|Lewellen, Robert - Bob|
Submitted to: Genetics and Breeding of Sugar Beet
Publication Type: Book / Chapter
Publication Acceptance Date: 3/20/2004
Publication Date: 3/20/2005
Citation: Lewellen, R.T., Biancardi, E. 2005. Yellow wilt. pp. 87-88. In (eds. E. Biancardi, L.G. Campbell, G.N. Skaracis, & M. DeBiaggi) Genetics and Breeding of Sugar Beet. Science Publishers Inc., Enfield, NH, USA. Interpretive Summary: "Yellow Wilt" is a book chapter that reviews the genetics and breeding for resistance to yellow wilt disease that occurs in South America.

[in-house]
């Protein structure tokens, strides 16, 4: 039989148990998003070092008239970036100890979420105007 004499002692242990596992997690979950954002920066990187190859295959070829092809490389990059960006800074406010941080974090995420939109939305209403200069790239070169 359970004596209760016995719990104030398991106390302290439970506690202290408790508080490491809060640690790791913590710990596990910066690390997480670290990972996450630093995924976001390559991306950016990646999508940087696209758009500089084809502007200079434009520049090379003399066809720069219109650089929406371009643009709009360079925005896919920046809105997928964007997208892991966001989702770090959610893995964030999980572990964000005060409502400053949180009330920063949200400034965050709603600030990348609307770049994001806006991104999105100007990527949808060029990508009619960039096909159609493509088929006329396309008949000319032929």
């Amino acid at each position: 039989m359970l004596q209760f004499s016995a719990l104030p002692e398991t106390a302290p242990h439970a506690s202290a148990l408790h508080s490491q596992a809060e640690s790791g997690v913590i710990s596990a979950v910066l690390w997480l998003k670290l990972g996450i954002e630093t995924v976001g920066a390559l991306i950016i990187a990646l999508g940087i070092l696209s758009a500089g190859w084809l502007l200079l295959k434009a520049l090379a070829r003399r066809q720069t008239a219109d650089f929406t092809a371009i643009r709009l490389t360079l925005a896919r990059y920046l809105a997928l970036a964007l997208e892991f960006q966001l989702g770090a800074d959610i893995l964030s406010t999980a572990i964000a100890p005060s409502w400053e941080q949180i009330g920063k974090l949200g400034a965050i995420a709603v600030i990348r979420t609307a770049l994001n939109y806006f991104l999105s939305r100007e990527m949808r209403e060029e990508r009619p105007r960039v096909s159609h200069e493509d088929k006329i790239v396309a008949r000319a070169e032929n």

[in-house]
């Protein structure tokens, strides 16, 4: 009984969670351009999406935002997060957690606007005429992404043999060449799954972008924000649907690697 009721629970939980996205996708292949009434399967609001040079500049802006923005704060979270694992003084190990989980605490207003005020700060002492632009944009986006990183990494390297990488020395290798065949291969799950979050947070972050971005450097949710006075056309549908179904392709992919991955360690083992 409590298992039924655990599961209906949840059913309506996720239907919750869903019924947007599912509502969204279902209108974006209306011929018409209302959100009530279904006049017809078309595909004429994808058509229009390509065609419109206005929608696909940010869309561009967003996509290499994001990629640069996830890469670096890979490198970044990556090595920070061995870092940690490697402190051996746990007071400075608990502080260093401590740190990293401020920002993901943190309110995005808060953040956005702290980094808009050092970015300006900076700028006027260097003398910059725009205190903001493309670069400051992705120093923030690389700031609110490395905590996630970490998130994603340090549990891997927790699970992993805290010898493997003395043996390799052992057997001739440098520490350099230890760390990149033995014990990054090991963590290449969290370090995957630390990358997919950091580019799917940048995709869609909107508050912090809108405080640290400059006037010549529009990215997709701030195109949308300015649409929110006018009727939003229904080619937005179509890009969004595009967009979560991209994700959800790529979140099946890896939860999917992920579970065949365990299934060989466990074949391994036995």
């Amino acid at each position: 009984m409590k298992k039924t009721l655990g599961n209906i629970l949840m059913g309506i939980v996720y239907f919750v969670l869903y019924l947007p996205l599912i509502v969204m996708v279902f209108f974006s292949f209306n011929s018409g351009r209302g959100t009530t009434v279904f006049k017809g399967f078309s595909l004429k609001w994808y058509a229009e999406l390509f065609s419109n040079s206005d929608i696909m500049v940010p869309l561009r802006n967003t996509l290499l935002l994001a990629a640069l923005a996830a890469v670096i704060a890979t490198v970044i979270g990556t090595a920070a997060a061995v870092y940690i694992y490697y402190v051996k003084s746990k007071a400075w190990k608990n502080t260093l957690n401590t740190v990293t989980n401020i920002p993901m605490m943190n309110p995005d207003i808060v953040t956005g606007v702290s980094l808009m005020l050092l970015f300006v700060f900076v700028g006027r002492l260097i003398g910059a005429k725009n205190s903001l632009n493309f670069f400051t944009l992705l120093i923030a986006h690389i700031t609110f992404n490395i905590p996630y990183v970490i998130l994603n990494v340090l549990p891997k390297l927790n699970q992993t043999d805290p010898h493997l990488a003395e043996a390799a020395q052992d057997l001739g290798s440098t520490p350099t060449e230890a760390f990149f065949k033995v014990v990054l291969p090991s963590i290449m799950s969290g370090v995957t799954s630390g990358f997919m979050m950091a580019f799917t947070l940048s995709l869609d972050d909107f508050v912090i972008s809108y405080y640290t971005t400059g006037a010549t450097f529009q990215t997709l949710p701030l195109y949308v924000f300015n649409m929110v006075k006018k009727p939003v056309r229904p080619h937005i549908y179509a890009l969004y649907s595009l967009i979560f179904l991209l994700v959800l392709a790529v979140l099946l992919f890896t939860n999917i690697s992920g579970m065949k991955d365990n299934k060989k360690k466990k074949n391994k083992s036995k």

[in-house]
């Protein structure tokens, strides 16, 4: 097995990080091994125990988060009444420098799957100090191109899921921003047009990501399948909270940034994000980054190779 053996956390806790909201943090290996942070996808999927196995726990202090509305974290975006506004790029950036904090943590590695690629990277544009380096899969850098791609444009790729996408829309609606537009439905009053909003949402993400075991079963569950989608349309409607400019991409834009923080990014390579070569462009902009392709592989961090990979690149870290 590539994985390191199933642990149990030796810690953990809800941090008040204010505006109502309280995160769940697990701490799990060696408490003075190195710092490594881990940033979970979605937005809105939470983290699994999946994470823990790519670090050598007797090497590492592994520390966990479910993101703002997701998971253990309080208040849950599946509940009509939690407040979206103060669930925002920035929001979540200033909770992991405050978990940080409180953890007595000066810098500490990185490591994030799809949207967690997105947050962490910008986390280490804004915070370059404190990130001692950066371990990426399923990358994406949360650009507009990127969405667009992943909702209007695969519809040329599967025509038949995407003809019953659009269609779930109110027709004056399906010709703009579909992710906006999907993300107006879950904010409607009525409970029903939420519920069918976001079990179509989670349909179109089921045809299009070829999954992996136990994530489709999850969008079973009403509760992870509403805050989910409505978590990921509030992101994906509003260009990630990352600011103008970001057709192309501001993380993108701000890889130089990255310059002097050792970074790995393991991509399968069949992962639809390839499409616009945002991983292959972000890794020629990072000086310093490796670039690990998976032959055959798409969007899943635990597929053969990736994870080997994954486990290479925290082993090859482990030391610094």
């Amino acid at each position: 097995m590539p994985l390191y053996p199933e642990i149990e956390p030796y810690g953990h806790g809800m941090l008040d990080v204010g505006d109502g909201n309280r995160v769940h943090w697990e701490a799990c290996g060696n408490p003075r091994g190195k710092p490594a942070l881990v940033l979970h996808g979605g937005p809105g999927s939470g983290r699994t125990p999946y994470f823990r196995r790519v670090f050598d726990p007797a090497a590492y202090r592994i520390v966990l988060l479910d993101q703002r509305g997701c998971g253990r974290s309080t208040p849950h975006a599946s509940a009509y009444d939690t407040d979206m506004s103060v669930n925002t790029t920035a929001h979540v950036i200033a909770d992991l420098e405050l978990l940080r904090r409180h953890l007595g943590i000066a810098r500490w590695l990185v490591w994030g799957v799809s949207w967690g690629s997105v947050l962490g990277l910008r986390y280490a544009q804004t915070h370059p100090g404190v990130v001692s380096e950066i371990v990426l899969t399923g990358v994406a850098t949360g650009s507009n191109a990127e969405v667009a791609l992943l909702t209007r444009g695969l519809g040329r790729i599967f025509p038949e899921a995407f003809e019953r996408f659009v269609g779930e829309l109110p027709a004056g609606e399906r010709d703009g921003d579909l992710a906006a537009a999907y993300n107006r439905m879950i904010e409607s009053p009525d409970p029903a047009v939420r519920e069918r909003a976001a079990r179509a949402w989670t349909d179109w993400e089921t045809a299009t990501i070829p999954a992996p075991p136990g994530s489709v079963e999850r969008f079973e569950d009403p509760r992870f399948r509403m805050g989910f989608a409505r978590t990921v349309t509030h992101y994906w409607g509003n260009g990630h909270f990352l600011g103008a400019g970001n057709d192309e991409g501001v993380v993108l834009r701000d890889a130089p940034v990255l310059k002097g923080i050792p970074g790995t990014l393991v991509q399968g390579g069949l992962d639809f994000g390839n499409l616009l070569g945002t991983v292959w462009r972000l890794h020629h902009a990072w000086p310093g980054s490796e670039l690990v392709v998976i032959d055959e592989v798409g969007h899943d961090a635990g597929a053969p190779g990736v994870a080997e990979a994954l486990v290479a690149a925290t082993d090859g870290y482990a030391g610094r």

Technical Abstract: Yellow wilt is a serious destructive sugar beet disease that occurs only in Argentina and Chile. Symptoms include yellowing and wilting of the leaves, resulting in the death of infected plants, especially when accompanied by drought and high temperatures. Yellow wilt is caused by a rickettsia-like organism transmitted by a leafhopper, Paratanus exitiosus, and two species of dodder. Gaskill and Ehrenfeld (1976) observed a range in disease severity among 381 varieties and breeding lines of European and American origin. Efficient screening and breeding programs must have disease nurseries or screening procedures that guarantee high percentages of infected plants. Mother beets are selected in both the yellowing and subsequent wilting phase. Success in breeding for resistance was initially hampered by frequency of escapes in the disease nurseries and difficulties in producing seed on selected plants that were resistant, but not immune. Satisfactory amounts of seed were obtained by repeatedly spraying the flowering plants with antibiotics. Three sea beet introductions displayed a relatively high resistance to yellow wilt, suggesting sea beet is a potential source of resistance genes. As of now, no variety with appreciable resistance to yellow wilt has been identified.